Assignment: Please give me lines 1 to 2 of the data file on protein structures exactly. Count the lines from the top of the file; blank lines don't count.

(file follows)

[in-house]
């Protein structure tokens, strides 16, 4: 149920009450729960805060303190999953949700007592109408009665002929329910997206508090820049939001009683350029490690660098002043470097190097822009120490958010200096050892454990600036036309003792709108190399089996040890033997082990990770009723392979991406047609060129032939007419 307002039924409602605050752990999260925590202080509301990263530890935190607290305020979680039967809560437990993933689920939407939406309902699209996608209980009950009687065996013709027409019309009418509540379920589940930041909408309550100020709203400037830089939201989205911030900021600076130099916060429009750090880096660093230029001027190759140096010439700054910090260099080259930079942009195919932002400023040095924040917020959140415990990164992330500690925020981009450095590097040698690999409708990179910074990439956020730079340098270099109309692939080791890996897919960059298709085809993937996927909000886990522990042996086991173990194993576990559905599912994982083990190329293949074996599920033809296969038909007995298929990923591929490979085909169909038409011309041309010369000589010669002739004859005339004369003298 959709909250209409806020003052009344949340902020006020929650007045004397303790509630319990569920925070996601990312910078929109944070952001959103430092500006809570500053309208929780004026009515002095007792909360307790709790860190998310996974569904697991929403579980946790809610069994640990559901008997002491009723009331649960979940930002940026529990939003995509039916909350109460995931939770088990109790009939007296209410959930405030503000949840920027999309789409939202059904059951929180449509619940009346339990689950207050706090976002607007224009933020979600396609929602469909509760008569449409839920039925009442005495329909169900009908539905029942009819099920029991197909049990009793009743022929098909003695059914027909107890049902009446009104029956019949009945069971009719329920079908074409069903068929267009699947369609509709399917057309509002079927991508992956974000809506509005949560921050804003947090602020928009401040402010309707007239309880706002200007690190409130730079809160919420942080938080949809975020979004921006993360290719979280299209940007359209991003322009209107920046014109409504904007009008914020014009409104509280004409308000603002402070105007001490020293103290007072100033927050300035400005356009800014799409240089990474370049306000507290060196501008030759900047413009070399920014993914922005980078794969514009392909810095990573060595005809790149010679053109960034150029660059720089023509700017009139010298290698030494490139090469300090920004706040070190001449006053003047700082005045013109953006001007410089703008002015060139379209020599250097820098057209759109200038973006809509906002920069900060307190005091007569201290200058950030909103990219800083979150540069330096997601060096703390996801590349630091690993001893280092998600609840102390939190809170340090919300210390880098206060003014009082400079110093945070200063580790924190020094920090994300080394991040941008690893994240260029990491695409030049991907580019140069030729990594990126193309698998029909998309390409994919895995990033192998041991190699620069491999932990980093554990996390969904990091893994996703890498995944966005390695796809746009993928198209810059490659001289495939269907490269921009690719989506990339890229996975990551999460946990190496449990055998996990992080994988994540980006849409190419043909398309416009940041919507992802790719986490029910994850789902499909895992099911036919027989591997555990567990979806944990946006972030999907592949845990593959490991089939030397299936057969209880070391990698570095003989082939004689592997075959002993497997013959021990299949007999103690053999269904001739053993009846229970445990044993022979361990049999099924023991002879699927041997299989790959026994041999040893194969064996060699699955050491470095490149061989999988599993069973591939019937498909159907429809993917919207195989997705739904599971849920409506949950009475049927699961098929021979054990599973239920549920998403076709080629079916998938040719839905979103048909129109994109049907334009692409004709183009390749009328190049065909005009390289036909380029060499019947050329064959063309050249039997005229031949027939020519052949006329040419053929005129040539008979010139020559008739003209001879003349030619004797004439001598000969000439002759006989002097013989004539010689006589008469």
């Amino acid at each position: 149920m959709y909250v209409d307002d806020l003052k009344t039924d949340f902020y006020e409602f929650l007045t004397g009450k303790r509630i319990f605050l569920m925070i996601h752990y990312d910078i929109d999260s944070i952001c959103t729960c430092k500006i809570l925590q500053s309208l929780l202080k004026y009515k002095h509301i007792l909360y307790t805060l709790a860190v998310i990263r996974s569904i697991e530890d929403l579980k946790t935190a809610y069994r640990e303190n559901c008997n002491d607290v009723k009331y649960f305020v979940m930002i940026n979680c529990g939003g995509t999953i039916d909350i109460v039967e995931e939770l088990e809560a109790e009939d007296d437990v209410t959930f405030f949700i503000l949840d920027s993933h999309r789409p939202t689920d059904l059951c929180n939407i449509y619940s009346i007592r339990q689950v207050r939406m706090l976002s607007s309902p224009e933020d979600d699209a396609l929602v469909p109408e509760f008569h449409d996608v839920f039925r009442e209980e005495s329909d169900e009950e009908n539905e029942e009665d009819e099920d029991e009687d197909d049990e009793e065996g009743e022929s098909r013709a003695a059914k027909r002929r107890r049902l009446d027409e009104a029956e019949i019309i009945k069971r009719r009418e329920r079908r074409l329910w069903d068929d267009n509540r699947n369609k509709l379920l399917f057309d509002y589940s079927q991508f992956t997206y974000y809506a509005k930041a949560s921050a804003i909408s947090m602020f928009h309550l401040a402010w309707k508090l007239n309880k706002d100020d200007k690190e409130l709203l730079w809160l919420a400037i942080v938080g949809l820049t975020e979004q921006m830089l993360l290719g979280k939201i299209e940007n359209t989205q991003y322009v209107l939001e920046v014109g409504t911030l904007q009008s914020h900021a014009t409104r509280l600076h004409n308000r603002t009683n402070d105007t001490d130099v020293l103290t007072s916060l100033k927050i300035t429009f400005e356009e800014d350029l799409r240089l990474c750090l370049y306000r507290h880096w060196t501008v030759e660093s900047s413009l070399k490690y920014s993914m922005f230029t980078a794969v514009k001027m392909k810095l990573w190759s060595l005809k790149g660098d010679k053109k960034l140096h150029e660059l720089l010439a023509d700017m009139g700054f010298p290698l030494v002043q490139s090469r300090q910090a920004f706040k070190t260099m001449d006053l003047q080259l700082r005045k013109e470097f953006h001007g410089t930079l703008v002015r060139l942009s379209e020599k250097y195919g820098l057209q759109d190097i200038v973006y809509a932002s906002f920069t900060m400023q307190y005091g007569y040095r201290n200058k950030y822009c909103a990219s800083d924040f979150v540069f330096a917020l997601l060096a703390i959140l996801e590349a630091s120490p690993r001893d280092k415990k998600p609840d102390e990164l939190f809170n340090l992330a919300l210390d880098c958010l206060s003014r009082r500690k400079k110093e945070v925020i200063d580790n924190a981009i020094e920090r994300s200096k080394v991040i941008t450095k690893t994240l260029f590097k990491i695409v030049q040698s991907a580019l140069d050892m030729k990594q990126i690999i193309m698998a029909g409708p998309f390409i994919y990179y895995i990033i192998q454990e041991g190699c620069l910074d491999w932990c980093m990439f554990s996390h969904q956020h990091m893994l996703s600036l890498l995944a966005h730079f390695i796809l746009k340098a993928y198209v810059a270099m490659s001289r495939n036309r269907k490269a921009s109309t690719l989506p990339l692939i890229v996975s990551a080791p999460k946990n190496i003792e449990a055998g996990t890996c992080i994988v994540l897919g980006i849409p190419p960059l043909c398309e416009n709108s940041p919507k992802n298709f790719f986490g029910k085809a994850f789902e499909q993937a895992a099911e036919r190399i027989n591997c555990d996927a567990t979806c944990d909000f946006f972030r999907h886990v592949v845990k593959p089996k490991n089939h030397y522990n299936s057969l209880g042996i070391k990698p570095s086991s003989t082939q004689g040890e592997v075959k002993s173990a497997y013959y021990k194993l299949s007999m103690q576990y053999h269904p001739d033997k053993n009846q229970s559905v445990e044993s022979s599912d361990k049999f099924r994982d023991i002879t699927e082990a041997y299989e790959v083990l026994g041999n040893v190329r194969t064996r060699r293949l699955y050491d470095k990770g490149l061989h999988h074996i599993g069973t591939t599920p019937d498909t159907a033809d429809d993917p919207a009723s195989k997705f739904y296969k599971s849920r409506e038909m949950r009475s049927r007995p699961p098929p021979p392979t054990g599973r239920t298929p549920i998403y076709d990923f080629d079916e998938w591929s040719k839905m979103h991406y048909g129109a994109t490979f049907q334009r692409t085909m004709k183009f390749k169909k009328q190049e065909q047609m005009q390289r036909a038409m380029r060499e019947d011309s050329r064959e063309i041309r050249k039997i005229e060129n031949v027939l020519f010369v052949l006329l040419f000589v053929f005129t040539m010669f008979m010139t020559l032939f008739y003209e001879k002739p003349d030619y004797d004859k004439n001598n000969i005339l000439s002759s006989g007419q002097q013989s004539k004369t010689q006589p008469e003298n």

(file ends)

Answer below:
[in-house]
């Protein structure tokens, strides 16, 4: 149920009450729960805060303190999953949700007592109408009665002929329910997206508090820049939001009683350029490690660098002043470097190097822009120490958010200096050892454990600036036309003792709108190399089996040890033997082990990770009723392979991406047609060129032939007419 307002039924409602605050752990999260925590202080509301990263530890935190607290305020979680039967809560437990993933689920939407939406309902699209996608209980009950009687065996013709027409019309009418509540379920589940930041909408309550100020709203400037830089939201989205911030900021600076130099916060429009750090880096660093230029001027190759140096010439700054910090260099080259930079942009195919932002400023040095924040917020959140415990990164992330500690925020981009450095590097040698690999409708990179910074990439956020730079340098270099109309692939080791890996897919960059298709085809993937996927909000886990522990042996086991173990194993576990559905599912994982083990190329293949074996599920033809296969038909007995298929990923591929490979085909169909038409011309041309010369000589010669002739004859005339004369003298 959709909250209409806020003052009344949340902020006020929650007045004397303790509630319990569920925070996601990312910078929109944070952001959103430092500006809570500053309208929780004026009515002095007792909360307790709790860190998310996974569904697991929403579980946790809610069994640990559901008997002491009723009331649960979940930002940026529990939003995509039916909350109460995931939770088990109790009939007296209410959930405030503000949840920027999309789409939202059904059951929180449509619940009346339990689950207050706090976002607007224009933020979600396609929602469909509760008569449409839920039925009442005495329909169900009908539905029942009819099920029991197909049990009793009743022929098909003695059914027909107890049902009446009104029956019949009945069971009719329920079908074409069903068929267009699947369609509709399917057309509002079927991508992956974000809506509005949560921050804003947090602020928009401040402010309707007239309880706002200007690190409130730079809160919420942080938080949809975020979004921006993360290719979280299209940007359209991003322009209107920046014109409504904007009008914020014009409104509280004409308000603002402070105007001490020293103290007072100033927050300035400005356009800014799409240089990474370049306000507290060196501008030759900047413009070399920014993914922005980078794969514009392909810095990573060595005809790149010679053109960034150029660059720089023509700017009139010298290698030494490139090469300090920004706040070190001449006053003047700082005045013109953006001007410089703008002015060139379209020599250097820098057209759109200038973006809509906002920069900060307190005091007569201290200058950030909103990219800083979150540069330096997601060096703390996801590349630091690993001893280092998600609840102390939190809170340090919300210390880098206060003014009082400079110093945070200063580790924190020094920090994300080394991040941008690893994240260029990491695409030049991907580019140069030729990594990126193309698998029909998309390409994919895995990033192998041991190699620069491999932990980093554990996390969904990091893994996703890498995944966005390695796809746009993928198209810059490659001289495939269907490269921009690719989506990339890229996975990551999460946990190496449990055998996990992080994988994540980006849409190419043909398309416009940041919507992802790719986490029910994850789902499909895992099911036919027989591997555990567990979806944990946006972030999907592949845990593959490991089939030397299936057969209880070391990698570095003989082939004689592997075959002993497997013959021990299949007999103690053999269904001739053993009846229970445990044993022979361990049999099924023991002879699927041997299989790959026994041999040893194969064996060699699955050491470095490149061989999988599993069973591939019937498909159907429809993917919207195989997705739904599971849920409506949950009475049927699961098929021979054990599973239920549920998403076709080629079916998938040719839905979103048909129109994109049907334009692409004709183009390749009328190049065909005009390289036909380029060499019947050329064959063309050249039997005229031949027939020519052949006329040419053929005129040539008979010139020559008739003209001879003349030619004797004439001598000969000439002759006989002097013989004539010689006589008469």